The health benefits of blueberries are due mainly to anthocyanidins. They are exceptional antioxidants found in red/purple fruits and vegetables, reported to be effective with a variety of health conditions.

Research has shown that anthocyanidins are highly active phytonutrients transported in the bloodstream where they act on blood vessels and collagen to reinforce and preserve it. They support blood vessel integrity around the body, not only the collagen in skin. This action has linked anthocyanidins to a reduction in cardiovascular disease (by protecting the vessels around the heart).

Another popular use of blueberries is related to vision and protecting against age-related macular degeneration. Legend suggests that during World War Two, British Air Force aviators ate bilberry jam daily to improve their night vision…

Traditional medicine suggests blueberries as a remedy for both diarrhoea and constipation and they may be able to help with urinary tract infections.

Select and store

Choose blueberries that look firm and free from moisture, since the presence of moisture will cause them to spoil. Store in the fridge where they will keep, although they are best if consumed within a few days.

UK grown blueberries are in season from June to September. In winter, they will be imported from around the world. A better environmental choice might be to choose frozen berries or freeze at home when in season.

Before freezing, spread the berries out on a baking sheet and place in the freezer until frozen. Once frozen, put them in a plastic bag for storage. Frozen blueberries may lose their texture more than other fresh berries, but the flavour still remains good.

Blueberries are an easy addition to breakfast cereals with a dollop of yogurt and they blend well into a smoothie.

Recipes

Apple & blueberry Bircher
Chicken & avocado salad with blueberry balsamic dressing
Get up and go breakfast muffins
Instant frozen berry yogurt
Heart helper smoothie

This article was last reviewed on 4th July 2018 by Kerry Torrens.

A nutritionist (MBANT) Kerry Torrens is a contributing author to a number of nutritional and cookery publications including BBC Good Food magazine. Kerry is a member of the The Royal Society of Medicine, Complementary and Natural Healthcare Council (CNHC), British Association for Applied Nutrition and Nutritional Therapy (BANT).

Jo Lewin works as a Community Nutritionist and private consultant. She is a Registered Nutritionist (Public Health) registered with the UKVRN. Visit her website at www.nutrijo.co.uk or follow her on Twitter @nutri_jo.

All health content on bbcgoodfood.com is provided for general information only, and should not be treated as a substitute for the medical advice of your own doctor or any other health care professional. If you have any concerns about your general health, you should contact your local health care provider. See our website terms and conditions for more information.

Blueberry Nutrition

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Plump, juicy, and sweet, with vibrant colors ranging from deep purple-blue to blue-black and highlighted by a silvery sheen called a bloom, blueberries are one of nature’s great treasures. Though miniature in size, they are also proof that, when it comes to nutrition, good things really do come in small packages. With 80 calories per cup, virtually no fat and low in sodium, blueberries offer many nutritional benefits.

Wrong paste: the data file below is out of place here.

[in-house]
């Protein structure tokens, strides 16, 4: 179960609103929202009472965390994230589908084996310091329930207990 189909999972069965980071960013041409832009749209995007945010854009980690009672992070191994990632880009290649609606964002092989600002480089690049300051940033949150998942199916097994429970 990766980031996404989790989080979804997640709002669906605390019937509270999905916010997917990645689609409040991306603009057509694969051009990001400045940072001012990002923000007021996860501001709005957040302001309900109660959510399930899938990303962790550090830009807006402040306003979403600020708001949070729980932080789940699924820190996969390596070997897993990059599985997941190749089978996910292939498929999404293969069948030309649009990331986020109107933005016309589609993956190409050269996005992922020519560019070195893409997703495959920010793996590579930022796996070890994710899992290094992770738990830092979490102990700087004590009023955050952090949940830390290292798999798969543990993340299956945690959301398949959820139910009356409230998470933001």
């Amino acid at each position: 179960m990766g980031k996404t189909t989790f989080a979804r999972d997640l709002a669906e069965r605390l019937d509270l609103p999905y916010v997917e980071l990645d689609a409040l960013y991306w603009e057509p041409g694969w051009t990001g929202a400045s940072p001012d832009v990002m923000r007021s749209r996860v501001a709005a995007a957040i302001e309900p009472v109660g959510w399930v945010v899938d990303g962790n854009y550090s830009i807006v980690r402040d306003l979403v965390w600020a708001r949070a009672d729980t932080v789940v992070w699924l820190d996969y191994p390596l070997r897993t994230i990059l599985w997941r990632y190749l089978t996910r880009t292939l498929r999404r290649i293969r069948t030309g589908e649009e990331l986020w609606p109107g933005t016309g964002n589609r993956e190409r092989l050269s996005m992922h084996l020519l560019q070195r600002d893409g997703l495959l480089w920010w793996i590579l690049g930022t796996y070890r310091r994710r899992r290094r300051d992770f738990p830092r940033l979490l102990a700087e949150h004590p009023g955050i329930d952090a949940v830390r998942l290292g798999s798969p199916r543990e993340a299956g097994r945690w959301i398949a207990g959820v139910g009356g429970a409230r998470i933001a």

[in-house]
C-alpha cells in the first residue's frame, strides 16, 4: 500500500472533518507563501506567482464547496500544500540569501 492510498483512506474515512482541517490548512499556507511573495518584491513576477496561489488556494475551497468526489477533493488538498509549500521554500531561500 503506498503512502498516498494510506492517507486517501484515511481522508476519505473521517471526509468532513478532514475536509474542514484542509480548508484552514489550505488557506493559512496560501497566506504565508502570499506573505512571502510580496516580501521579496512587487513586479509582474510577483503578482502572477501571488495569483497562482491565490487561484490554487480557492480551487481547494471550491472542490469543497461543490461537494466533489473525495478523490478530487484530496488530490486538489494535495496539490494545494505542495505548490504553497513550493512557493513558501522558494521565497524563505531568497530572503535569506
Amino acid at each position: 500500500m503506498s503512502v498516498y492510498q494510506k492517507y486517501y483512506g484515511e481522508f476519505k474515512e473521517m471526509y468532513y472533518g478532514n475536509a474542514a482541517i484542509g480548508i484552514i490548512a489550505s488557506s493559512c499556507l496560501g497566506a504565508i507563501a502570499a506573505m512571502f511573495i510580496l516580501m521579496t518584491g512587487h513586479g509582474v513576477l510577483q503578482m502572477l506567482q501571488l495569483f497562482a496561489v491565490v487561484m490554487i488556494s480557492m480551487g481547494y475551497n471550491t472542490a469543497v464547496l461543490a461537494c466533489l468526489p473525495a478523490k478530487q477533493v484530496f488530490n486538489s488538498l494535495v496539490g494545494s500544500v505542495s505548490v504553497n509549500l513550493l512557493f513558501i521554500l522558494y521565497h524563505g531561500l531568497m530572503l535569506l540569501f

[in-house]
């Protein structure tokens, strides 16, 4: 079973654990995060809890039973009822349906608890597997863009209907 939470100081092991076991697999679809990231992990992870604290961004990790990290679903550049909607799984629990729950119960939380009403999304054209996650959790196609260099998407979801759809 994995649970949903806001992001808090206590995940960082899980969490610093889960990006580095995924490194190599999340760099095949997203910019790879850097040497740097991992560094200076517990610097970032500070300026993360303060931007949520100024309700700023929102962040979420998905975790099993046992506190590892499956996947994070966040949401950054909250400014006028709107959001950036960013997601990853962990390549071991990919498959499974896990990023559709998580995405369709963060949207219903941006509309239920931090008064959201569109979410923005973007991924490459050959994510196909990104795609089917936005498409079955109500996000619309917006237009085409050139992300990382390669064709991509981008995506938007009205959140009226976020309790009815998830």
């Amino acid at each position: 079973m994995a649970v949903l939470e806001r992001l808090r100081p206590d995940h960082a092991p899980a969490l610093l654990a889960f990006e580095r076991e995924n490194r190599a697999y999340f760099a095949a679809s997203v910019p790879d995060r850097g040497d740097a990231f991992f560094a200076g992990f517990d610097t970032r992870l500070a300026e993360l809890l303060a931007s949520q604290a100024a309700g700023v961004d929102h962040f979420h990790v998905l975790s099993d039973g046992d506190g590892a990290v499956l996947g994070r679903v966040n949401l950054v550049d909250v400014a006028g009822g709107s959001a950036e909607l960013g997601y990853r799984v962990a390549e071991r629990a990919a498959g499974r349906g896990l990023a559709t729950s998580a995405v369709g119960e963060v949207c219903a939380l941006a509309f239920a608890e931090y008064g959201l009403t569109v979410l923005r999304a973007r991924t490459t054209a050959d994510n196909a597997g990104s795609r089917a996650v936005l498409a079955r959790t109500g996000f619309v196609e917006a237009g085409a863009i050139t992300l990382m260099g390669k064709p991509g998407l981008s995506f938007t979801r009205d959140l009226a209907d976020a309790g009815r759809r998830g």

Blueberries contain vitamin C.

In just one serving, you can get almost 16% of your daily requirement of Vitamin C.1 Vitamin C is necessary for growth and development of tissues and promotes wound healing.2

Blueberries are a good source of dietary fiber.

A handful of blueberries can help you meet your daily fiber requirement. Dietary fiber may reduce the risk of heart disease and adds bulk to your diet, which may help you feel full faster.3 ,4

Blueberries are high in manganese.

Manganese helps the body process cholesterol and nutrients such as carbohydrates and protein.5

Get the lowdown on blueberry nutrition below, and download more information about the health benefits of blueberries from our library.

Footnotes:

  1. U.S. Department of Agriculture, Agricultural Research Service. FoodData Central, 2019. fdc.nal.usda.gov.
  2. MedLine Plus Database: Vitamin C.
  3. Medline Plus Database: Dietary Fiber.
  4. Electronic Code of Federal Regulations. Title 21: Food and Drugs. PART 101—FOOD LABELING. Subpart E—Specific Requirements for Health Claims. §101.77 Health claims: fruits, vegetables, and grain products that contain fiber, particularly soluble fiber, and risk of coronary heart disease.
  5. MedLine Plus Database: Manganese.

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Blueberry Nutrition

Nutrient Units Per 100 grams Per 1cup (148g)
Water g 84.21 124.63
Energy kcal 57 84
Protein g 0.74 1.10
Total lipid (fat) g 0.33 0.49
Cholesterol mg 0 0
Carbohydrate g 14.49 21.45
Fiber, dietary g 2.4 3.6
Sugars, total g 9.96 14.74
Sucrose g 0.11 0.16
Glucose g 4.88 7.22
Fructose g 4.97 7.36
Starch g 0.03 0.04
Minerals
Calcium mg 6 9
Iron mg 0.28 0.41
Magnesium mg 6 9
Phosphorus mg 12 18
Potassium mg 77 114
Sodium mg 1 1
Zinc mg 0.16 0.24
Copper mg 0.057 0.084
Manganese mg 0.336 0.497
Selenium mcg 0.1 0.1
Vitamins
Vitamin C mg 9.7 14.4
Thiamin mg 0.037 0.055
Riboflavin mg 0.041 0.061
Niacin mg 0.418 0.619
Pantothenic acid mg 0.124 0.184
Vitamin B-6 mg 0.052 0.077
Folate mcg 6 9
Vitamin A, IU IU 54 80
Vitamin E mg 0.57 0.84
Vitamin K mcg 19.3 28.6
Carotene, beta mcg 32 47
Carotene, alpha mcg 0 0
Lycopene mcg 0 0
Lutein + zeaxanthin mcg 80 118

USDA National Nutrient Database for Standard Reference, Release 23 (2010)